Pearson may use third party web trend analytical services, including Google Analytics, to collect visitor information, such as IP addresses, browser types, referring pages, pages visited and time spent on a particular site. While these analytical services collect and report information on an anonymous basis, they may use cookies to gather web trend information. The information gathered may enable Pearson (but not the third party web trend services) to link information with application and system log data. Pearson uses this information for system administration and to identify problems, improve service, detect unauthorized access and fraudulent activity, prevent and respond to security incidents, appropriately scale computing resources and otherwise support and deliver this site and its services.

Cookies and Related Technologies

This site uses cookies and similar technologies to personalize content, measure traffic patterns, control security, track use and access of information on this site, and provide interest-based messages and advertising. Users can manage and block the use of cookies through their browser. Disabling or blocking certain cookies may limit the functionality of this site.

Do Not Track

This site currently does not respond to Do Not Track signals.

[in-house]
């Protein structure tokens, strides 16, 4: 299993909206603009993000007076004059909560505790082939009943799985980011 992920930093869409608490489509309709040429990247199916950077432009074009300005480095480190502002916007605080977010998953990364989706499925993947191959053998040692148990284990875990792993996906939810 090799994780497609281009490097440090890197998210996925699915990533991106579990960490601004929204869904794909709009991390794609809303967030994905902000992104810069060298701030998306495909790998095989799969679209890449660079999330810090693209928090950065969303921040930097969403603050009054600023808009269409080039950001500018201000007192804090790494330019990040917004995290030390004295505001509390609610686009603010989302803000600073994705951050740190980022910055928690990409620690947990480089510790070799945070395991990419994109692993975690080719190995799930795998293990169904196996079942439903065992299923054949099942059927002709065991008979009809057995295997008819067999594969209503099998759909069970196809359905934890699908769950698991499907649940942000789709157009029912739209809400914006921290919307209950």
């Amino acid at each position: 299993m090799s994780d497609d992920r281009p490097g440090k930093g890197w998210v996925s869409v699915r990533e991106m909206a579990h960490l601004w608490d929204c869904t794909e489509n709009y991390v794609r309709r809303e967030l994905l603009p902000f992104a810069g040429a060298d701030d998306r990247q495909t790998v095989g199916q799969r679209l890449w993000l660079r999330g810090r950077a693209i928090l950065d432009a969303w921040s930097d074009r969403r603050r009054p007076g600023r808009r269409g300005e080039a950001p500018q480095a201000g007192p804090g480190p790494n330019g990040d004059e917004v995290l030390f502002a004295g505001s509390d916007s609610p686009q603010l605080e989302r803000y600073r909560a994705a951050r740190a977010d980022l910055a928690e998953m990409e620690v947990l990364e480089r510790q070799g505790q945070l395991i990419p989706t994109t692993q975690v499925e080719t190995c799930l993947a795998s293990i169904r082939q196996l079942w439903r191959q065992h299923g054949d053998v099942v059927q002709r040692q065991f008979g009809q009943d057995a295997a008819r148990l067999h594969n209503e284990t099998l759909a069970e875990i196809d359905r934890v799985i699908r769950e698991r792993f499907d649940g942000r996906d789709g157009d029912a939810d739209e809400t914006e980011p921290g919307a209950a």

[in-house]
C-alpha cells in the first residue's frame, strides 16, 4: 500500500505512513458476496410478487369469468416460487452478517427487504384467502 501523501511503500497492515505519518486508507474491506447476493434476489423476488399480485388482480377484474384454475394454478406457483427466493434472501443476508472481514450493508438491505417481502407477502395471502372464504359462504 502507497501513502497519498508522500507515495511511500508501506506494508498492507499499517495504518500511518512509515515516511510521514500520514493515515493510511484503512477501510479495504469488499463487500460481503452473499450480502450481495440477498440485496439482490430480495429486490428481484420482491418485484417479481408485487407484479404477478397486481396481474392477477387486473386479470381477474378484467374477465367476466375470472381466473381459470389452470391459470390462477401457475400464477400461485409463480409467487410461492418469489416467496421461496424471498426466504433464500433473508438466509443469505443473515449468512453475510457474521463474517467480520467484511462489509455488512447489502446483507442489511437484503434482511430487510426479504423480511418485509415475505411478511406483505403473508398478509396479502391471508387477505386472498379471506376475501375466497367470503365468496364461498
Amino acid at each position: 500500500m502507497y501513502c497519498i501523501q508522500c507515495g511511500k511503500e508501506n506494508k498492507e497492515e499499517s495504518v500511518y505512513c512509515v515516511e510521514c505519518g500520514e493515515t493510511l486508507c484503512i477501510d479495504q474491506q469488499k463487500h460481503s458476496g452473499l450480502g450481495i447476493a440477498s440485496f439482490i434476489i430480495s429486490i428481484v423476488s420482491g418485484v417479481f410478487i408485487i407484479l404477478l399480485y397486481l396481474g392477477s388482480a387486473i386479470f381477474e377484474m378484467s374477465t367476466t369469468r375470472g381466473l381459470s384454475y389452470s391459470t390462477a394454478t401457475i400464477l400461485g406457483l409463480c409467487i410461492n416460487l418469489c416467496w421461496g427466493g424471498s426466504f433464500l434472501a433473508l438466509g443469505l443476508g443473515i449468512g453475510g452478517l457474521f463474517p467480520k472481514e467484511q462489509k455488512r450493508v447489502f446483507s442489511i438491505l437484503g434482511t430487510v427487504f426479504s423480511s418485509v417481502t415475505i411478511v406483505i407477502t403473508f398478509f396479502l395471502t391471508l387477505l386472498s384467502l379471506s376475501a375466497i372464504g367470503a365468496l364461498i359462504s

Pearson uses appropriate physical, administrative and technical security measures to protect personal information from unauthorized access, use and disclosure.


This site is not directed to children under the age of 13.


Pearson may send or direct marketing communications to users, provided that

  • Pearson will not use personal information collected or processed as a K-12 school service provider for the purpose of directed or targeted advertising.
  • Such marketing is consistent with applicable law and Pearson's legal obligations.
  • Pearson will not knowingly direct or send marketing communications to an individual who has expressed a preference not to receive marketing.
  • Where required by applicable law, express or implied consent to marketing exists and has not been withdrawn.

Pearson may provide personal information to a third party service provider on a restricted basis to provide marketing solely on behalf of Pearson or an affiliate or customer for whom Pearson is a service provider. Marketing preferences may be changed at any time.

Correcting/Updating Personal Information

If a user's personally identifiable information changes (such as your postal address or email address), we provide a way to correct or update that user's personal data provided to us. This can be done on the Account page. If a user no longer desires our service and desires to delete his or her account, please contact us at and we will process the deletion of a user's account.


Users can always make an informed choice as to whether they should proceed with certain services offered by Adobe Press. If you choose to remove yourself from our mailing list(s) simply visit the following page and uncheck any communication you no longer want to receive: